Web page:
I've spent a chunk of my week at IFA 2023, and as the biggest AV nerd on the TechRadar team in Berlin, it was obviously my job to hunt down interesting TVs at the show. IFA is usually good for TVs – not quite as hot for them as CES, but there's been lots of great stuff there in the time I've been covering the show. Memorably, Samsung debuted its first 8K TV there, and before it had even announced it, the first thing you saw while exiting the airport was a giant advert for it.
Often at IFA, you get a mix of newly unveiled sets that will come out to battle for a place among our list of the best TVs, concept TV designs from companies showing off what they could do (but probably won't), and recently announced sets that are making their first physical appearance at a show where we can actually, y'know, see them.
We're not generally bothering with trifles such as "pricing" or "release dates"here – let's go window shopping on the show floor of the Messe complex in Berlin.
1. Toshiba's retro-style concept OLED TV
Anyone who read our IFA coverage last year might find this familiar – Toshiba showed off a similar concept OLED last time that also seemed to have drawn inspiration from the Braun product designs of decades ago. However, this is a new version that's been tweaked a lot in a way that makes it far more likely to see the light of day, some time, perhaps. It's plastic now, for a start, which is probably more realistic than the aluminum of the last one, and its legs are shorter, so this could go directly on a TV bench. I think the end result is less strikingly different, but still looks great – the Braun-style design will fit right in with any mid-century or scandi furniture, and I love any TV that makes the physical design a focus.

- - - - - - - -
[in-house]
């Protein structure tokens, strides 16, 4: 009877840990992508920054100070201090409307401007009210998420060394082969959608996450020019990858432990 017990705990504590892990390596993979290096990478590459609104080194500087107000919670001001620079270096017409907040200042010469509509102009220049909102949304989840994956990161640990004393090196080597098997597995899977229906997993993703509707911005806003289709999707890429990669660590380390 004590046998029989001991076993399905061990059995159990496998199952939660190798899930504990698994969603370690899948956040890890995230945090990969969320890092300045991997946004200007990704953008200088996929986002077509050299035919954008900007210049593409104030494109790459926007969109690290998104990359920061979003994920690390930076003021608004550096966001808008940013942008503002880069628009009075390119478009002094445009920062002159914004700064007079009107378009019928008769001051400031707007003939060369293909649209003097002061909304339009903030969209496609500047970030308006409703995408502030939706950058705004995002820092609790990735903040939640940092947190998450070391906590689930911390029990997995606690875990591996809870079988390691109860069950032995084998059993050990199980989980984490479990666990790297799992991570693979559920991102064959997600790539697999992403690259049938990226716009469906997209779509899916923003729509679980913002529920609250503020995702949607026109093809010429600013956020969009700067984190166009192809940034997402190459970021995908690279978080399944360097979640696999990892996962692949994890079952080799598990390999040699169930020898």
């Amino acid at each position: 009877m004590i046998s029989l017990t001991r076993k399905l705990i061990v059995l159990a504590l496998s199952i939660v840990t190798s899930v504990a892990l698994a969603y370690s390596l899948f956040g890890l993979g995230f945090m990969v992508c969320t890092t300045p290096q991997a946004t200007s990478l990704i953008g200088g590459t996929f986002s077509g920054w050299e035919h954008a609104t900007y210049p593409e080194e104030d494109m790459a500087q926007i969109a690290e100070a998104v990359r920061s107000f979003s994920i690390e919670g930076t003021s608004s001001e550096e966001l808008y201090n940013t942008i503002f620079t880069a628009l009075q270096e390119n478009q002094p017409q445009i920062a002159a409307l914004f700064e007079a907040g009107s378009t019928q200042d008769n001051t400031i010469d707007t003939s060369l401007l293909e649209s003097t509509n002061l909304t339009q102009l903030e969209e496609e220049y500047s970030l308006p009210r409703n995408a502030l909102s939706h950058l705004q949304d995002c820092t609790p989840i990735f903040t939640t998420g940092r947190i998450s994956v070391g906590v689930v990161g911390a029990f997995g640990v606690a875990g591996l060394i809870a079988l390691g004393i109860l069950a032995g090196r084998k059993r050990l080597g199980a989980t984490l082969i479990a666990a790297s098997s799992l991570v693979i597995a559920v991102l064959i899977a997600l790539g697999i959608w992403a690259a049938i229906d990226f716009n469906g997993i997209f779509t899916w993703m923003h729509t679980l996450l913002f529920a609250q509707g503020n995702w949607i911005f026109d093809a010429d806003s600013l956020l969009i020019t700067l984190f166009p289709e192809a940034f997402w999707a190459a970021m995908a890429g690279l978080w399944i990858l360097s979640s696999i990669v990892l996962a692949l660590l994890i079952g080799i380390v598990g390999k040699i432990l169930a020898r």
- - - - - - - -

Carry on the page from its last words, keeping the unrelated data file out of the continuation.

2. LG StanbyME Go
Yes, it's the LG suitcase TV that was recently announced, in the flesh! I got to play with the TV a little, to try out how the design works physically – rotating it, changing the angle, and putting it back into suitcase mode. The suitcase element of it is extremely solidly built – it feels like a premium plastic with no flex to it. There's no worry that putting another suitcase (a regular one) on top could damage the screen. The arm moves smoothly but is generally sturdy and stable-feeling. And there's just something a bit magic about having a full-on TV one minute, then clicking the satisfying locks closed, grabbing the handle and yanking it away. The TV screen itself isn't exactly anything to write home about, but then, this is one of few TVs you don't have to write home about. You can just take it with you.
3. Samsung Micro LED
This wasn't new to IFA by any means, but it's not something you get to see in person very often. Samsung has only just managed to get next-gen micro-LED tech into something that's the actual size and shape of a TV unit, rather than its weird modular "The Wall" product.
Micro-LED TVs basically work like OLED, in that each pixel emits its own light, and can be dimmed to black individually. But micro-LED doesn't use organic components (the O of OLED), and as a result it can go much brighter and last longer. It's basically the final form of TVs as we know them, but it's very hard to make. They can be created in very large sizes right now, for exorbitant prices, but they're absolutely stunning – the high level of brightness mixed with total contrast precision is unlike anything else.